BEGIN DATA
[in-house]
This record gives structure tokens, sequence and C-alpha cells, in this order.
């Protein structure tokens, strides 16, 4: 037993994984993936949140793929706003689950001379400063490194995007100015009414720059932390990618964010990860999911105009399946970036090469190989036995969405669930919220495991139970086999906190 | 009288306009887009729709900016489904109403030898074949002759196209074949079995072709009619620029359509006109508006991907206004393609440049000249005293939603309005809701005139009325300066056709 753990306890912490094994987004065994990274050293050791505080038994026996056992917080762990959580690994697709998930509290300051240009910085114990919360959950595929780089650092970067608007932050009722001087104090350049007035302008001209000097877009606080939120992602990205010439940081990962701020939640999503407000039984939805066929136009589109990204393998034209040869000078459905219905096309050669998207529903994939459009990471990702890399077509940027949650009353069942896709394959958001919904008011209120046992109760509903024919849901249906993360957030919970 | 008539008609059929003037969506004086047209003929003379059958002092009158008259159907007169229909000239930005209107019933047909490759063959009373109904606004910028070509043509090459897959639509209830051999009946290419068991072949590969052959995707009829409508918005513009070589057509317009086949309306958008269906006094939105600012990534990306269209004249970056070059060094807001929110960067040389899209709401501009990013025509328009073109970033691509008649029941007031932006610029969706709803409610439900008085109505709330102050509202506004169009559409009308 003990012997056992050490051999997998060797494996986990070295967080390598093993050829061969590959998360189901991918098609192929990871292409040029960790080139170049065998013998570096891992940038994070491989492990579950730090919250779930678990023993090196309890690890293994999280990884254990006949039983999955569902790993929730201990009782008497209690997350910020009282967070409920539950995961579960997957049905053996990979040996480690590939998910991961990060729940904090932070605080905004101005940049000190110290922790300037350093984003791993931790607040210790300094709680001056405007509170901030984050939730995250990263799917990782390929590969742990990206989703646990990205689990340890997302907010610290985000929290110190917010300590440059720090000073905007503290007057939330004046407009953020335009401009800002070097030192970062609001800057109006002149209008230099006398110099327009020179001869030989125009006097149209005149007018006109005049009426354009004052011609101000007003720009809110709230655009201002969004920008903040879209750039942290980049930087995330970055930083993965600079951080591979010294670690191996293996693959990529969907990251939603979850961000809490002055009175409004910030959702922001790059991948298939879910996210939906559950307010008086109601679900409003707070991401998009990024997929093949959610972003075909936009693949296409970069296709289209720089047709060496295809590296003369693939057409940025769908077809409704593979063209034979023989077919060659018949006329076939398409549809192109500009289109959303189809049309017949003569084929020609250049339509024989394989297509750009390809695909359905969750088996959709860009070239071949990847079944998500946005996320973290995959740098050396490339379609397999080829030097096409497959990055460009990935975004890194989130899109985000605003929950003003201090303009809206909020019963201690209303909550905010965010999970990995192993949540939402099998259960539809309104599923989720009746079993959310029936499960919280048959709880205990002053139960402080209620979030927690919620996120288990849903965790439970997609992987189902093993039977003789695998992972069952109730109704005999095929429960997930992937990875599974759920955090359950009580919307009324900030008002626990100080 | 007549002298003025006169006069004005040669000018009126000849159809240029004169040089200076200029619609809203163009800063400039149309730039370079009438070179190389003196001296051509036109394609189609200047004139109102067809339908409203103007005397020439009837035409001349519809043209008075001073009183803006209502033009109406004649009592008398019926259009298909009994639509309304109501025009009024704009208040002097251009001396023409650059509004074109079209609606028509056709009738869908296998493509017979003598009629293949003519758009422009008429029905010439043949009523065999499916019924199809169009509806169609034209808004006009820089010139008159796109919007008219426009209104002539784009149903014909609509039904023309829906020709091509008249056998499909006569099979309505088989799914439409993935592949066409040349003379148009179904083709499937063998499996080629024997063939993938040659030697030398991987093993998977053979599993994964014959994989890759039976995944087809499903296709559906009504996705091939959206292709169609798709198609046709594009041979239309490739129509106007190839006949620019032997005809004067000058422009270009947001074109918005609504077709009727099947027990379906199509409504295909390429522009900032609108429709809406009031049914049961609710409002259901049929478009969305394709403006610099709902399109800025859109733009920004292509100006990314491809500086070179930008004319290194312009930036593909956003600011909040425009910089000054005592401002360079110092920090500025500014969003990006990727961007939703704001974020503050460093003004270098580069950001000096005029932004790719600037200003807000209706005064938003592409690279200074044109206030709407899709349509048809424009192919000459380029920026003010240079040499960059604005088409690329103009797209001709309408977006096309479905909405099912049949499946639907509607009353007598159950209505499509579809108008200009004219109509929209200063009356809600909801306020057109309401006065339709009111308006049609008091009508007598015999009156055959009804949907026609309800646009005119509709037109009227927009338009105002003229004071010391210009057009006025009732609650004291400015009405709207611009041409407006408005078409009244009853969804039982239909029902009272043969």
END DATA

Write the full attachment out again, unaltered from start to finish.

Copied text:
[in-house]
This record gives structure tokens, sequence and C-alpha cells, in this order.
């Protein structure tokens, strides 16, 4: 037993994984993936949140793929706003689950001379400063490194995007100015009414720059932390990618964010990860999911105009399946970036090469190989036995969405669930919220495991139970086999906190 | 009288306009887009729709900016489904109403030898074949002759196209074949079995072709009619620029359509006109508006991907206004393609440049000249005293939603309005809701005139009325300066056709 753990306890912490094994987004065994990274050293050791505080038994026996056992917080762990959580690994697709998930509290300051240009910085114990919360959950595929780089650092970067608007932050009722001087104090350049007035302008001209000097877009606080939120992602990205010439940081990962701020939640999503407000039984939805066929136009589109990204393998034209040869000078459905219905096309050669998207529903994939459009990471990702890399077509940027949650009353069942896709394959958001919904008011209120046992109760509903024919849901249906993360957030919970 | 008539008609059929003037969506004086047209003929003379059958002092009158008259159907007169229909000239930005209107019933047909490759063959009373109904606004910028070509043509090459897959639509209830051999009946290419068991072949590969052959995707009829409508918005513009070589057509317009086949309306958008269906006094939105600012990534990306269209004249970056070059060094807001929110960067040389899209709401501009990013025509328009073109970033691509008649029941007031932006610029969706709803409610439900008085109505709330102050509202506004169009559409009308 003990012997056992050490051999997998060797494996986990070295967080390598093993050829061969590959998360189901991918098609192929990871292409040029960790080139170049065998013998570096891992940038994070491989492990579950730090919250779930678990023993090196309890690890293994999280990884254990006949039983999955569902790993929730201990009782008497209690997350910020009282967070409920539950995961579960997957049905053996990979040996480690590939998910991961990060729940904090932070605080905004101005940049000190110290922790300037350093984003791993931790607040210790300094709680001056405007509170901030984050939730995250990263799917990782390929590969742990990206989703646990990205689990340890997302907010610290985000929290110190917010300590440059720090000073905007503290007057939330004046407009953020335009401009800002070097030192970062609001800057109006002149209008230099006398110099327009020179001869030989125009006097149209005149007018006109005049009426354009004052011609101000007003720009809110709230655009201002969004920008903040879209750039942290980049930087995330970055930083993965600079951080591979010294670690191996293996693959990529969907990251939603979850961000809490002055009175409004910030959702922001790059991948298939879910996210939906559950307010008086109601679900409003707070991401998009990024997929093949959610972003075909936009693949296409970069296709289209720089047709060496295809590296003369693939057409940025769908077809409704593979063209034979023989077919060659018949006329076939398409549809192109500009289109959303189809049309017949003569084929020609250049339509024989394989297509750009390809695909359905969750088996959709860009070239071949990847079944998500946005996320973290995959740098050396490339379609397999080829030097096409497959990055460009990935975004890194989130899109985000605003929950003003201090303009809206909020019963201690209303909550905010965010999970990995192993949540939402099998259960539809309104599923989720009746079993959310029936499960919280048959709880205990002053139960402080209620979030927690919620996120288990849903965790439970997609992987189902093993039977003789695998992972069952109730109704005999095929429960997930992937990875599974759920955090359950009580919307009324900030008002626990100080 | 007549002298003025006169006069004005040669000018009126000849159809240029004169040089200076200029619609809203163009800063400039149309730039370079009438070179190389003196001296051509036109394609189609200047004139109102067809339908409203103007005397020439009837035409001349519809043209008075001073009183803006209502033009109406004649009592008398019926259009298909009994639509309304109501025009009024704009208040002097251009001396023409650059509004074109079209609606028509056709009738869908296998493509017979003598009629293949003519758009422009008429029905010439043949009523065999499916019924199809169009509806169609034209808004006009820089010139008159796109919007008219426009209104002539784009149903014909609509039904023309829906020709091509008249056998499909006569099979309505088989799914439409993935592949066409040349003379148009179904083709499937063998499996080629024997063939993938040659030697030398991987093993998977053979599993994964014959994989890759039976995944087809499903296709559906009504996705091939959206292709169609798709198609046709594009041979239309490739129509106007190839006949620019032997005809004067000058422009270009947001074109918005609504077709009727099947027990379906199509409504295909390429522009900032609108429709809406009031049914049961609710409002259901049929478009969305394709403006610099709902399109800025859109733009920004292509100006990314491809500086070179930008004319290194312009930036593909956003600011909040425009910089000054005592401002360079110092920090500025500014969003990006990727961007939703704001974020503050460093003004270098580069950001000096005029932004790719600037200003807000209706005064938003592409690279200074044109206030709407899709349509048809424009192919000459380029920026003010240079040499960059604005088409690329103009797209001709309408977006096309479905909405099912049949499946639907509607009353007598159950209505499509579809108008200009004219109509929209200063009356809600909801306020057109309401006065339709009111308006049609008091009508007598015999009156055959009804949907026609309800646009005119509709037109009227927009338009105002003229004071010391210009057009006025009732609650004291400015009405709207611009041409407006408005078409009244009853969804039982239909029902009272043969």